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Linux's '60s technology, open-sores ideology won't beat W2K, but what will?

CLOSING THE EIGHTH International World Wide Web Conference, I predicted the Internet's stock bubble would burst on Nov. 8, 1999. A thousand people hooted at my specificity.


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Next, I predicted that the Internet would gigalapse before the end of Y2K. I said I wouldn't eat my column, again, if the Internet doesn't gigalapse, so the audience booed.

Then, having just sat through a ceremony honoring open-source software guru Richard Stallman, I predicted that Linux would fizzle against Windows like all previous Unixes have. The audience, which I'd expected to run me out of town on a rail, fell suddenly silent.

Taken aback, I stopped, looked around, and asked, "What?"

A few long seconds passed before a single, sad voice answered, "We are in mourning."

That sad voice was not Nicholas Petreley's, whose column hangs above mine. Petreley disagrees about the fate of Linux and his beloved Open Source Movement. He is editorial director of LinuxWorld. He's written that Windows will be Linux roadkill. He won't quietly mourn this column.

Why do I think Linux won't kill Windows? Two reasons. The Open Source Movement's ideology is utopian balderdash. And Linux is 30-year-old technology.

The Open Source Movement reminds me of communism. Richard Stallman's Marx rants about the evils of the profit motive and multinational corporations. Linus Torvalds' Lenin laughs about world domination.

Disagreeing even on how to pronounce Linux -- "leenucks," says Torvalds -- they flip the collective finger at Bill Gates, the software Romanoff whom they'd like to trap in a basement somewhere. Eric Raymond breaks with Stallman, like Trotsky waiting for The People's ice pick. A Soviet Linux lies ahead, with successive five-year plans every three.

OK, communism is too harsh on Linux. Lenin too harsh on Torvalds.

How about the Back-to-the-Earth Movement? How about Linux as organic software grown in utopia by spiritualists?

If North America actually went back to the earth, close to 250 million people would die of starvation before you could say agribusiness. When they bring organic fruit to market, you pay extra for small apples with open sores -- the Open Sores Movement.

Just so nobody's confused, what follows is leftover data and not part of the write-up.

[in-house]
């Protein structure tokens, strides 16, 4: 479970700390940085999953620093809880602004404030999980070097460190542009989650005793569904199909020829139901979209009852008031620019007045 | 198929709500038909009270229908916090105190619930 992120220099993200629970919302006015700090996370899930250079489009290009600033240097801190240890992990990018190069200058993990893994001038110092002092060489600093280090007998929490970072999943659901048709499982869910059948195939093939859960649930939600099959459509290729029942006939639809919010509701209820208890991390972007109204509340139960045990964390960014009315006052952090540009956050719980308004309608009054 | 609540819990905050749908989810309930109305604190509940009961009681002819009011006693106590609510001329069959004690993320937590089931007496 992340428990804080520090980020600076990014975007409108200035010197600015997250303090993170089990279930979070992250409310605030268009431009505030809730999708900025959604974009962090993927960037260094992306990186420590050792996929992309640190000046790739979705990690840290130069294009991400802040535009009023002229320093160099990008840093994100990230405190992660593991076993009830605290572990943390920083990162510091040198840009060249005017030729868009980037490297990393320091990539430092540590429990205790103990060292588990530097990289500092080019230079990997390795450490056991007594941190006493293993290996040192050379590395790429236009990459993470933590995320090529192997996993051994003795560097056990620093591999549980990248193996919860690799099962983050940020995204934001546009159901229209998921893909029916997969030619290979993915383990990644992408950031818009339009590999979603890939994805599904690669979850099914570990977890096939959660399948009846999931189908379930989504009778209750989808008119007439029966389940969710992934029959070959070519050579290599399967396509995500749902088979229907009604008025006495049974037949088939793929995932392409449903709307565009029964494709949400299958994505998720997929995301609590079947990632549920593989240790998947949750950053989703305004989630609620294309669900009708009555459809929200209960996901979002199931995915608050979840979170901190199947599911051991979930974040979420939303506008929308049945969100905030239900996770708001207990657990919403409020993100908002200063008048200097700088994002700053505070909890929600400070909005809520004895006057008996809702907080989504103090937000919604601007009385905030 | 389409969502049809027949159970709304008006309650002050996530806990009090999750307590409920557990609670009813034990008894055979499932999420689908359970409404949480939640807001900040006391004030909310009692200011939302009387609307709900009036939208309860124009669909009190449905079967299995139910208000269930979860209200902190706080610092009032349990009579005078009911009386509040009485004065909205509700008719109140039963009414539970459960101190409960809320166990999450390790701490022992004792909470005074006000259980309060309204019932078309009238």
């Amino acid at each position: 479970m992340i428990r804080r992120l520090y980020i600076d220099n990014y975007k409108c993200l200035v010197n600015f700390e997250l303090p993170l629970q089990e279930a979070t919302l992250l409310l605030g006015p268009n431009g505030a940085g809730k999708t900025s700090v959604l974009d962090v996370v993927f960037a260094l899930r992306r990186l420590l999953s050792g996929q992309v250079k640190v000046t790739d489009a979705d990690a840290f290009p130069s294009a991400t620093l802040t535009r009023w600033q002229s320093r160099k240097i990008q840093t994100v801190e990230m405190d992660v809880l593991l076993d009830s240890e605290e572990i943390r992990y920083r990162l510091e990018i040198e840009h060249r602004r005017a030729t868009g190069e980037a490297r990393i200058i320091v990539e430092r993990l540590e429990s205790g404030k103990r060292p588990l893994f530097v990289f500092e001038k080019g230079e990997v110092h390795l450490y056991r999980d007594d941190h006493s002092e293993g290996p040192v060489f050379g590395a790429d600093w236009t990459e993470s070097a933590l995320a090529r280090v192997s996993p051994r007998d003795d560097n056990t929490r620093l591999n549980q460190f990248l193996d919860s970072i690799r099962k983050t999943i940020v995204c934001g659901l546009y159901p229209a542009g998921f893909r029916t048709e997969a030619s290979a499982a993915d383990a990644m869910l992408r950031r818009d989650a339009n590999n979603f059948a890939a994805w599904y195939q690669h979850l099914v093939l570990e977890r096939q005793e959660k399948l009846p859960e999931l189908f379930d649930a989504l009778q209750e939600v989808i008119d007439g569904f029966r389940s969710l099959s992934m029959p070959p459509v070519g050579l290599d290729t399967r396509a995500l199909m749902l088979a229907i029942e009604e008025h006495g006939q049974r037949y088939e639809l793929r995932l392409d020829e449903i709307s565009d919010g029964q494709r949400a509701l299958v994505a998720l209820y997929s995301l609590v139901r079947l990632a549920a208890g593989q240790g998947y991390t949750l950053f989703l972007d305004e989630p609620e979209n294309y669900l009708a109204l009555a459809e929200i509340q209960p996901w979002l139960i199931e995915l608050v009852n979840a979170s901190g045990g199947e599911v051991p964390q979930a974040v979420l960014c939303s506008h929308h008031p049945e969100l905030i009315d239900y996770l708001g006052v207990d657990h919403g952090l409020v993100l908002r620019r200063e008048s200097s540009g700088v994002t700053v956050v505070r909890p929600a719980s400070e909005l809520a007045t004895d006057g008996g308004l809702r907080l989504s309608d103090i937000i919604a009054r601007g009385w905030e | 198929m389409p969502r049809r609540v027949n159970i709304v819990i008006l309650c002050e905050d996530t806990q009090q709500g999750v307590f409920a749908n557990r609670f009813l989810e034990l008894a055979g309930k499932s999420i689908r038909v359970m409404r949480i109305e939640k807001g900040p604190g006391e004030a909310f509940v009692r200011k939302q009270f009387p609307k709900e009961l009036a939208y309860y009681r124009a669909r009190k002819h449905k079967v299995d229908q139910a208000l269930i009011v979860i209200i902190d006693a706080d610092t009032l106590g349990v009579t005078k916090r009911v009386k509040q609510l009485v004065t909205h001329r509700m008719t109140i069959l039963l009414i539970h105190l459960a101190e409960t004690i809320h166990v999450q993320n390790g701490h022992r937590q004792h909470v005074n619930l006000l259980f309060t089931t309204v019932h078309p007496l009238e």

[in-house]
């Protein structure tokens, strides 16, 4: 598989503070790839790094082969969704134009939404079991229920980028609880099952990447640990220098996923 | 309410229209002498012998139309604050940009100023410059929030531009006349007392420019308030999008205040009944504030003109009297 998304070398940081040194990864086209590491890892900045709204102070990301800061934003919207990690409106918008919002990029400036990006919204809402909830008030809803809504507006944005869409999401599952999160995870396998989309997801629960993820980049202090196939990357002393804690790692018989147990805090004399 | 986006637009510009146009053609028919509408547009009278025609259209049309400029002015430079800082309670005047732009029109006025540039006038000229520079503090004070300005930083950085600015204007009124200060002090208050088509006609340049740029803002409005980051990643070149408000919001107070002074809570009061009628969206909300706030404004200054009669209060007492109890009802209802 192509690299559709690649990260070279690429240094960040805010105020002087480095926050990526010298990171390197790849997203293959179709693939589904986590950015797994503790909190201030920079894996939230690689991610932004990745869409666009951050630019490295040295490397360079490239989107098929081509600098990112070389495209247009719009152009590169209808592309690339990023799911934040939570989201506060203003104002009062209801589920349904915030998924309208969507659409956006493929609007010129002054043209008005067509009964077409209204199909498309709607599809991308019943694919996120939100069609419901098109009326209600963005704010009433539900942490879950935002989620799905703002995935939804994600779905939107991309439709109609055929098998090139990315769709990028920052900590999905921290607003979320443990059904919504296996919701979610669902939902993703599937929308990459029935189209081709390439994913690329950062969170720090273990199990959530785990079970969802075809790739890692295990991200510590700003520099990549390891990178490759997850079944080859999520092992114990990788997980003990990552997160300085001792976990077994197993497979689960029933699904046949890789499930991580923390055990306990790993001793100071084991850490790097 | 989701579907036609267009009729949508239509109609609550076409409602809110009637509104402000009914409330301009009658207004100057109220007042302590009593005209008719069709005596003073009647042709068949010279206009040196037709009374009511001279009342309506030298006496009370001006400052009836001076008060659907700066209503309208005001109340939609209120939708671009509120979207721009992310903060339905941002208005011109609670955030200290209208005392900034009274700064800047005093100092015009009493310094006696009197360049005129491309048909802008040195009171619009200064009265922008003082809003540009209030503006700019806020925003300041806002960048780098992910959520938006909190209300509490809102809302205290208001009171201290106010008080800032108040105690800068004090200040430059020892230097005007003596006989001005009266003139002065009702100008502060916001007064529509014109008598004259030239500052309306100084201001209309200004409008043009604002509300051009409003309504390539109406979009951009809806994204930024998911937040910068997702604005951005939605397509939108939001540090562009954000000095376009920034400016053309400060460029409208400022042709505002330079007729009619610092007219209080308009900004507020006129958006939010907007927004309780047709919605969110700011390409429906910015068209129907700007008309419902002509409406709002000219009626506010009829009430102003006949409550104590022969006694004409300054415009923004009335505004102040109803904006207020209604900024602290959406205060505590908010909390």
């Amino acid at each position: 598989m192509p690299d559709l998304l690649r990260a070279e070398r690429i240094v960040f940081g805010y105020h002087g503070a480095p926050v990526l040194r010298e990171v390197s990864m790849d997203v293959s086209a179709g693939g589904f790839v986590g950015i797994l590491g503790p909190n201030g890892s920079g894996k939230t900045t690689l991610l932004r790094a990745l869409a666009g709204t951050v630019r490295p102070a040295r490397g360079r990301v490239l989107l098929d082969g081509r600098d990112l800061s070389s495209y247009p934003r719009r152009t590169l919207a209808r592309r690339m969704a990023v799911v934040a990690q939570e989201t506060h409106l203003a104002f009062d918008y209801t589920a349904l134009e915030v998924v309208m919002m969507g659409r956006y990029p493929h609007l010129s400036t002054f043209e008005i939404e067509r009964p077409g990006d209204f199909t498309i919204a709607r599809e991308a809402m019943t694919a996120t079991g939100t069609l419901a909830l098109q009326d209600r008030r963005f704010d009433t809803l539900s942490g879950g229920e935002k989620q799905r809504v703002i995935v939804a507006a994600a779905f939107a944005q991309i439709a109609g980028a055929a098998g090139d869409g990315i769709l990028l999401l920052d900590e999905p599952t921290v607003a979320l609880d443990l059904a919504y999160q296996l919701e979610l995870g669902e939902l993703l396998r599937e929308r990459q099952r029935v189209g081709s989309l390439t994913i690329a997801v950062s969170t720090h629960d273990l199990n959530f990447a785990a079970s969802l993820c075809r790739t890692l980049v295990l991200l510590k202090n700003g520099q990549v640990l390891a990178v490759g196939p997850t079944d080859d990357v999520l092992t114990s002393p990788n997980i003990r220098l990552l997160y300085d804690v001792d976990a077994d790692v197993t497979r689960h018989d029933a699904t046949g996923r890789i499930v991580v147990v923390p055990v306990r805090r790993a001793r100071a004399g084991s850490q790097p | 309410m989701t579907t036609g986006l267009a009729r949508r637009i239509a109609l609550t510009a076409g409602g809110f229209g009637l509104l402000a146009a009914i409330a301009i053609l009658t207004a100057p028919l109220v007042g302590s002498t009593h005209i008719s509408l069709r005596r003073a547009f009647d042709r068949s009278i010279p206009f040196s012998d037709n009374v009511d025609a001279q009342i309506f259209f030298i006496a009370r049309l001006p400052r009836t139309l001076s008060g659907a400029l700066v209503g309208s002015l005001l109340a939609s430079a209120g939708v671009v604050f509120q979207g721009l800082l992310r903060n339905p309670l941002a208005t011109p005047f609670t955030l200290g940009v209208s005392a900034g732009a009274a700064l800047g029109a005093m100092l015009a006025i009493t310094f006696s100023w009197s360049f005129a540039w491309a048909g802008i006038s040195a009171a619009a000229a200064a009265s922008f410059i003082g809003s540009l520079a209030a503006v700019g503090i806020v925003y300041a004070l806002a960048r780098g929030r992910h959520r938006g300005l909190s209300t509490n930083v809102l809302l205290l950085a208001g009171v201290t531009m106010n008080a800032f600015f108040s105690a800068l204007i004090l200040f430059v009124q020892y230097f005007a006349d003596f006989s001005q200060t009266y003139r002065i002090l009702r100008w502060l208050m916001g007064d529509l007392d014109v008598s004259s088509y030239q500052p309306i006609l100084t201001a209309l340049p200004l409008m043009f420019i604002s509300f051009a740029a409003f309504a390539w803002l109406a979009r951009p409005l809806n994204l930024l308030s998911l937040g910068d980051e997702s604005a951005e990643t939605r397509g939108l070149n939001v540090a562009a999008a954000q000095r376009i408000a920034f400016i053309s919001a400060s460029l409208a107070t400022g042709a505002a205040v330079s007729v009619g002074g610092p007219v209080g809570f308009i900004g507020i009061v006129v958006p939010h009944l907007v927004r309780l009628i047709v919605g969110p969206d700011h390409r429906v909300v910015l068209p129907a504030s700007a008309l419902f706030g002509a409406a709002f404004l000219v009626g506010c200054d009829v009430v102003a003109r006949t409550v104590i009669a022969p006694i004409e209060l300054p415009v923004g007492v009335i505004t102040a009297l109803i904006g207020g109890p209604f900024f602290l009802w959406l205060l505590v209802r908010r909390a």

Stallman and Torvalds would have us return to the time when software was so new that one person working alone could change the world over the weekend. But modern software, like feeding 6 billion people, is more complicated than that.

Stallman's EMACS was brilliant in the 1970s, but today we demand more, specifically Microsoft Word, which can't be written over a weekend, no matter how much Coke you drink. Multinational corporations are themselves technology invented to get big things done, things that sustain us in the complicated modern world.

Unix and the Internet turn 30 this summer. Both are senile, according to journalist Peter Salus, who like me is old enough, but not too old, to remember. The Open Sores Movement asks us to ignore three decades of innovation. It's just a notch above Luddism. At least they're not bombing Redmond. Not yet anyway.

The hard part of being down on Linux and the Open Sores Movement is worrying about that menace hanging over us at year's end. No, not Y2K, but Linux's nemesis, W2K, Windows 2000, the operating system formerly known as Windows NT 5.0.

W2K is software also from the distant past -- VAX/VMS for Windows. But it will overpower Linux. NT, now approaching 23x6 availability, is already overpowering Linux. NT and NetWare constitute 60 percent of server software shipments. All Unixes make up 17 percent, and Linux is a small fraction of that. When W2K gets here, goodbye Linux.

Let's hope there's something coming soon that's better than both Linux and W2K. What would that be? Java or what? Let's be looking.

Internet pundit Bob Metcalfe invented Ethernet in 1973 and founded 3Com in 1979. Send e-mail to metcalfe@idg.net or visit www.idg.net/metcalfe .

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